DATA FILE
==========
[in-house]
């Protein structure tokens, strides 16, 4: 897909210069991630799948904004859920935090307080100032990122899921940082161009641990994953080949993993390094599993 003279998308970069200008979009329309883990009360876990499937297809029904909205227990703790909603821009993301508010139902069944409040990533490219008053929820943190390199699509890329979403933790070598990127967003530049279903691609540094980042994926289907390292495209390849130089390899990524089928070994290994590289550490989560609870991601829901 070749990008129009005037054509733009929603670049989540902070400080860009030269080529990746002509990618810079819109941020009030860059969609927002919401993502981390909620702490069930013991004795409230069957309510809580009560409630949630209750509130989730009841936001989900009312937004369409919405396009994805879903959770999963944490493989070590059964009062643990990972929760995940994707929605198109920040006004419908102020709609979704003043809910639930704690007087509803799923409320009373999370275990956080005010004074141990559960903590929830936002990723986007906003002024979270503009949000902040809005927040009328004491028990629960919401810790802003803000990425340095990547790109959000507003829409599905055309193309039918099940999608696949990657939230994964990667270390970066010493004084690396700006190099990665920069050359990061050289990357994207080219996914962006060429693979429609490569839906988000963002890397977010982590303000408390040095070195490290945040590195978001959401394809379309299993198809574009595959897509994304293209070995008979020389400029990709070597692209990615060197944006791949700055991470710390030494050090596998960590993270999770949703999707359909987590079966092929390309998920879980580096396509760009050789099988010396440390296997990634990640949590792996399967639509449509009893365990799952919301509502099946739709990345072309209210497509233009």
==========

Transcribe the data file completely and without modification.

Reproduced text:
[in-house]
């Protein structure tokens, strides 16, 4: 897909210069991630799948904004859920935090307080100032990122899921940082161009641990994953080949993993390094599993 003279998308970069200008979009329309883990009360876990499937297809029904909205227990703790909603821009993301508010139902069944409040990533490219008053929820943190390199699509890329979403933790070598990127967003530049279903691609540094980042994926289907390292495209390849130089390899990524089928070994290994590289550490989560609870991601829901 070749990008129009005037054509733009929603670049989540902070400080860009030269080529990746002509990618810079819109941020009030860059969609927002919401993502981390909620702490069930013991004795409230069957309510809580009560409630949630209750509130989730009841936001989900009312937004369409919405396009994805879903959770999963944490493989070590059964009062643990990972929760995940994707929605198109920040006004419908102020709609979704003043809910639930704690007087509803799923409320009373999370275990956080005010004074141990559960903590929830936002990723986007906003002024979270503009949000902040809005927040009328004491028990629960919401810790802003803000990425340095990547790109959000507003829409599905055309193309039918099940999608696949990657939230994964990667270390970066010493004084690396700006190099990665920069050359990061050289990357994207080219996914962006060429693979429609490569839906988000963002890397977010982590303000408390040095070195490290945040590195978001959401394809379309299993198809574009595959897509994304293209070995008979020389400029990709070597692209990615060197944006791949700055991470710390030494050090596998960590993270999770949703999707359909987590079966092929390309998920879980580096396509760009050789099988010396440390296997990634990640949590792996399967639509449509009893365990799952919301509502099946739709990345072309209210497509233009």